Rains now here, rainy days still far off


People can still catch the summer fever and go to beaches—because the rainy days are still too far.

A weather forecaster predicted that rainy season may enter in the first or second week of June.

Jori Loiz, Philippine Atmospheric, Geophysical and Astronomical Services Administration weather forecaster said the soutwest monsoon is the very factor that determines the onset of wet or rainy season.

The southwest monsoon triggers the rainy season and typhoons enhance the rains—but no typhoon has come to town. That’s why it’s not yet rainy season,” Loiz told The Manila Times.

He added that other factors includes a five-day continuous rains with 25 milliliter rain water amount of rainfall that does not happen in May.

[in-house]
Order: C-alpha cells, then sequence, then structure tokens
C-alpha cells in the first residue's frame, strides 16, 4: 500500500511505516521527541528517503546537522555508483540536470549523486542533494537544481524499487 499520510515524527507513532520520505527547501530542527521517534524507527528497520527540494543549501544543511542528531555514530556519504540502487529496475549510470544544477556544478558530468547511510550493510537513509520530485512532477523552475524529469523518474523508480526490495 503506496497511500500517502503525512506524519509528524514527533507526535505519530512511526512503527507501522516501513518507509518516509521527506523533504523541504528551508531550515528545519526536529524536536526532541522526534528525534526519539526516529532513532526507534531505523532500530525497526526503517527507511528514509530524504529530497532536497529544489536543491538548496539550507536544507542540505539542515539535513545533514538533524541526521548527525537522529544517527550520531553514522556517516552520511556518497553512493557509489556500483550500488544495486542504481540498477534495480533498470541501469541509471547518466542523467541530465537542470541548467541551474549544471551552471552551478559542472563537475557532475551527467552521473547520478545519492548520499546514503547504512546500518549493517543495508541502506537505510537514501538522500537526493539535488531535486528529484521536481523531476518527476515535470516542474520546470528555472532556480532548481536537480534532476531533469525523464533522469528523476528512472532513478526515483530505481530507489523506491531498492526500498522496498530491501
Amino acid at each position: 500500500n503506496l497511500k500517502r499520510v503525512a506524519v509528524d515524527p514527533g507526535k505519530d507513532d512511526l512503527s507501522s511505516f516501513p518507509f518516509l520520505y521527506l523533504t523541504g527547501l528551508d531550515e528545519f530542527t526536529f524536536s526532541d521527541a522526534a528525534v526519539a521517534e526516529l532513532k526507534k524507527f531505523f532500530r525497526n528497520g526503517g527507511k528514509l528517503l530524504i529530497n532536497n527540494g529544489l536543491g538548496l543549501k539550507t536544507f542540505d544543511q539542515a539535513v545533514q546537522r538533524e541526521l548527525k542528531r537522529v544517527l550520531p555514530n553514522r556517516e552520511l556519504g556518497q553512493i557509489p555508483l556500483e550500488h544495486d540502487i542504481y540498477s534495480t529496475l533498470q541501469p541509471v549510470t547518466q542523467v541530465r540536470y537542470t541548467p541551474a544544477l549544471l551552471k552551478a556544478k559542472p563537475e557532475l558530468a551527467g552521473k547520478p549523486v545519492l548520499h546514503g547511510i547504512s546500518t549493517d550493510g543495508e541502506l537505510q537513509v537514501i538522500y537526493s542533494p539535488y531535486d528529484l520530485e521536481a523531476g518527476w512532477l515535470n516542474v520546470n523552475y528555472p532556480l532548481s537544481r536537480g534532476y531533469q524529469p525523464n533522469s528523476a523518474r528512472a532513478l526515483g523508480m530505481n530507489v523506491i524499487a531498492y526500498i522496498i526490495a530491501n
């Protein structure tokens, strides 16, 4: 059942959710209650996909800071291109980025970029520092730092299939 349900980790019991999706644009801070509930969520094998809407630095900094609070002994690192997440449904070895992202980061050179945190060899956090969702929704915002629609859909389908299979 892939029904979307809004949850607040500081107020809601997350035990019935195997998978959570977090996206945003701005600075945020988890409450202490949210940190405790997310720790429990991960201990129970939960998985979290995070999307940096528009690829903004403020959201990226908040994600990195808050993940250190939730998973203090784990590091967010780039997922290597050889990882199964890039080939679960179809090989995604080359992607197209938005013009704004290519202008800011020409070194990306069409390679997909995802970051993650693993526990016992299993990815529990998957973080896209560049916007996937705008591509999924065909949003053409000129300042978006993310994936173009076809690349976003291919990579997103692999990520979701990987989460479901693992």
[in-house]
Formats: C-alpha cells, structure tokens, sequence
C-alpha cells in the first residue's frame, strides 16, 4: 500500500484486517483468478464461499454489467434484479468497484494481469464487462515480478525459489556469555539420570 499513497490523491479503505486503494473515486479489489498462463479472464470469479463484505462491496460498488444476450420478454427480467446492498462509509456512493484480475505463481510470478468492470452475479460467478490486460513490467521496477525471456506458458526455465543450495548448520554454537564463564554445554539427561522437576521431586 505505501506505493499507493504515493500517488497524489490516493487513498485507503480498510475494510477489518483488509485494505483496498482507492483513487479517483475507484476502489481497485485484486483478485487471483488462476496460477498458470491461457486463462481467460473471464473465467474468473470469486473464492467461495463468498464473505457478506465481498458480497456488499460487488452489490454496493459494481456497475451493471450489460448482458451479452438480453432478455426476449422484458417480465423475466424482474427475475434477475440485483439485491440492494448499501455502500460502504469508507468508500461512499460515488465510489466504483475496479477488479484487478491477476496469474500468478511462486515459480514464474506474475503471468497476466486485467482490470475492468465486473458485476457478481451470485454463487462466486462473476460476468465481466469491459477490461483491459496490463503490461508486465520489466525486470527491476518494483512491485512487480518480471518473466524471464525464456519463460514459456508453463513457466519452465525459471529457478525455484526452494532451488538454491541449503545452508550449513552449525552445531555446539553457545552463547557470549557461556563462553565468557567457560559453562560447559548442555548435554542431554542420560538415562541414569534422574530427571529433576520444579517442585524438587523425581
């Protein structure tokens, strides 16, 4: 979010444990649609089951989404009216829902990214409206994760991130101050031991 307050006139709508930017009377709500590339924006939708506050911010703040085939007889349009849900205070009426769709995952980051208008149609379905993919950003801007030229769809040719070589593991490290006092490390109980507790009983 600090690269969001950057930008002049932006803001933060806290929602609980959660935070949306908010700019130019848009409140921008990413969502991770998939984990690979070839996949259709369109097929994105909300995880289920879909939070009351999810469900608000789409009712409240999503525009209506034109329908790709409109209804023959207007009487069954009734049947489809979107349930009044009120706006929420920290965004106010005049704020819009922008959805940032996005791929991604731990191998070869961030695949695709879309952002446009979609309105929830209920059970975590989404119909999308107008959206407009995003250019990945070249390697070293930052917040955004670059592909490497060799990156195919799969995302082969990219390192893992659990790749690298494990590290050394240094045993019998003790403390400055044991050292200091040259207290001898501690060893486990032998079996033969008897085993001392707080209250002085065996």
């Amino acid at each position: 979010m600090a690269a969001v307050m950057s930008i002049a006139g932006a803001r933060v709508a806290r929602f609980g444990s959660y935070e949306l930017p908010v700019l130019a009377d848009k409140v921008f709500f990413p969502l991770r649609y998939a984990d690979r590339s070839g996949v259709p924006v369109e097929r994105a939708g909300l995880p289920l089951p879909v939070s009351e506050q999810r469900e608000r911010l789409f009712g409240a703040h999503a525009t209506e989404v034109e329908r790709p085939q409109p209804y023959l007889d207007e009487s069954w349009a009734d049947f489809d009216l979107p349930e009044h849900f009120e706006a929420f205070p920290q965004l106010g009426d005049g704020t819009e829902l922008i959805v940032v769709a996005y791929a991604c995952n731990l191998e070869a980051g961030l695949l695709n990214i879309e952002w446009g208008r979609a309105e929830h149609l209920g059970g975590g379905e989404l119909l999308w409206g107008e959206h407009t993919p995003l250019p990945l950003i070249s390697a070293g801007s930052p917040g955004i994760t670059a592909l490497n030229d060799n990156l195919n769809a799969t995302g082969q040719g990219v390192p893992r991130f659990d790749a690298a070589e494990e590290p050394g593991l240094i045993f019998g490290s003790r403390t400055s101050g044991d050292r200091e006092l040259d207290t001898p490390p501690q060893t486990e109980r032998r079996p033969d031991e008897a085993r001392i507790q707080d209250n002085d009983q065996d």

“Our records show in the 1948 to 2010 data, there are 29 years in which typhoons didn’t blow in May,” he explained.

Loiz said that an average of 21 typhoons enter the country in a year, the stronger of which may occur between May and September depending on the temperature of sea water and wind conditions.

“What we have these days are localized thunderstorms or scattered rains brought about by the heat during the early part of the day,” Loiz said, adding that it will be cloudy and rainy in most parts of the country until the rest of the week.

As there is no weather disturbance near or within Philippine territory, the diffused tail-end of a cold front and the intertropical convergence zone will continue to induce rains in some parts of the country bringing partly cloudy to cloudy skies with light to moderate rains that will prevail in Northern and Central Luzon.

Partly cloudy to cloudy skies with light-moderate showers is expected in parts of Mindanao because of the intertropical convergence Zone.


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